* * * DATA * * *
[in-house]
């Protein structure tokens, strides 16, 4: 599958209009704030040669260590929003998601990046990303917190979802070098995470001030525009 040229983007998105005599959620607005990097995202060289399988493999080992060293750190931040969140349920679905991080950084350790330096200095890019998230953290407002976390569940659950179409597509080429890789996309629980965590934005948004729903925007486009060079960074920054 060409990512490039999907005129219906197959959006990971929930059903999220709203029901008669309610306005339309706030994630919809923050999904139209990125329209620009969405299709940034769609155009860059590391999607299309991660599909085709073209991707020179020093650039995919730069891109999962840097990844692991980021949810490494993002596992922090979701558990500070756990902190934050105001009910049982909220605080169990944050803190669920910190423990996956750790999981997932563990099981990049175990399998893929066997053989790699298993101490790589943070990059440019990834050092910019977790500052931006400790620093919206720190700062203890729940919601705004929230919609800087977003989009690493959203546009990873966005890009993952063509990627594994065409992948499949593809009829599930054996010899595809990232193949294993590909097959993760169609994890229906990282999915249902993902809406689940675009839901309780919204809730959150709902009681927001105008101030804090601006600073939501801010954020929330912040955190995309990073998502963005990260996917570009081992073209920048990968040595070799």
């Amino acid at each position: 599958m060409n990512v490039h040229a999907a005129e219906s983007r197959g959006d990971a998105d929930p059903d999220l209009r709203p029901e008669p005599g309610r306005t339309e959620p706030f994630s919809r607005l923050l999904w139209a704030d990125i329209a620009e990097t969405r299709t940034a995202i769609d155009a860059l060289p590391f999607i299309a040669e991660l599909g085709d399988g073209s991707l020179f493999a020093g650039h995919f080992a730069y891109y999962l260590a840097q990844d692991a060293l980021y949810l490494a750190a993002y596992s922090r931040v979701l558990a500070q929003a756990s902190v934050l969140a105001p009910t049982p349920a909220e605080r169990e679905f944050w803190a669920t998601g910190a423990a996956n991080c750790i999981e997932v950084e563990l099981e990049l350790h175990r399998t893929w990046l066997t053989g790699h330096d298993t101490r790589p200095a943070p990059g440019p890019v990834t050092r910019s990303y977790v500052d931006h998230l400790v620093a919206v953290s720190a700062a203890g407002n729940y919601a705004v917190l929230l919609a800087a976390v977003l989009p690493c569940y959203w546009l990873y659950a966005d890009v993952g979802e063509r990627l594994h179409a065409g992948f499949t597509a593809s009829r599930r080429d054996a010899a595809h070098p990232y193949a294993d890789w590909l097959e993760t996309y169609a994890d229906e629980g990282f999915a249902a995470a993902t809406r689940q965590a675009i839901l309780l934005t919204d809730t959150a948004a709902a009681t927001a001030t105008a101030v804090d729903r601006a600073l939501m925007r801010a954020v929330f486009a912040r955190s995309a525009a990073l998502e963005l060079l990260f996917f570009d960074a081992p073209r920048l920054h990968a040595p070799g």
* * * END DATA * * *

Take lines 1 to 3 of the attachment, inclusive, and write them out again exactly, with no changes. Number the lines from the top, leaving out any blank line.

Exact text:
[in-house]
């Protein structure tokens, strides 16, 4: 599958209009704030040669260590929003998601990046990303917190979802070098995470001030525009 040229983007998105005599959620607005990097995202060289399988493999080992060293750190931040969140349920679905991080950084350790330096200095890019998230953290407002976390569940659950179409597509080429890789996309629980965590934005948004729903925007486009060079960074920054 060409990512490039999907005129219906197959959006990971929930059903999220709203029901008669309610306005339309706030994630919809923050999904139209990125329209620009969405299709940034769609155009860059590391999607299309991660599909085709073209991707020179020093650039995919730069891109999962840097990844692991980021949810490494993002596992922090979701558990500070756990902190934050105001009910049982909220605080169990944050803190669920910190423990996956750790999981997932563990099981990049175990399998893929066997053989790699298993101490790589943070990059440019990834050092910019977790500052931006400790620093919206720190700062203890729940919601705004929230919609800087977003989009690493959203546009990873966005890009993952063509990627594994065409992948499949593809009829599930054996010899595809990232193949294993590909097959993760169609994890229906990282999915249902993902809406689940675009839901309780919204809730959150709902009681927001105008101030804090601006600073939501801010954020929330912040955190995309990073998502963005990260996917570009081992073209920048990968040595070799």
């Amino acid at each position: 599958m060409n990512v490039h040229a999907a005129e219906s983007r197959g959006d990971a998105d929930p059903d999220l209009r709203p029901e008669p005599g309610r306005t339309e959620p706030f994630s919809r607005l923050l999904w139209a704030d990125i329209a620009e990097t969405r299709t940034a995202i769609d155009a860059l060289p590391f999607i299309a040669e991660l599909g085709d399988g073209s991707l020179f493999a020093g650039h995919f080992a730069y891109y999962l260590a840097q990844d692991a060293l980021y949810l490494a750190a993002y596992s922090r931040v979701l558990a500070q929003a756990s902190v934050l969140a105001p009910t049982p349920a909220e605080r169990e679905f944050w803190a669920t998601g910190a423990a996956n991080c750790i999981e997932v950084e563990l099981e990049l350790h175990r399998t893929w990046l066997t053989g790699h330096d298993t101490r790589p200095a943070p990059g440019p890019v990834t050092r910019s990303y977790v500052d931006h998230l400790v620093a919206v953290s720190a700062a203890g407002n729940y919601a705004v917190l929230l919609a800087a976390v977003l989009p690493c569940y959203w546009l990873y659950a966005d890009v993952g979802e063509r990627l594994h179409a065409g992948f499949t597509a593809s009829r599930r080429d054996a010899a595809h070098p990232y193949a294993d890789w590909l097959e993760t996309y169609a994890d229906e629980g990282f999915a249902a995470a993902t809406r689940q965590a675009i839901l309780l934005t919204d809730t959150a948004a709902a009681t927001a001030t105008a101030v804090d729903r601006a600073l939501m925007r801010a954020v929330f486009a912040r955190s995309a525009a990073l998502e963005l060079l990260f996917f570009d960074a081992p073209r920048l920054h990968a040595p070799g």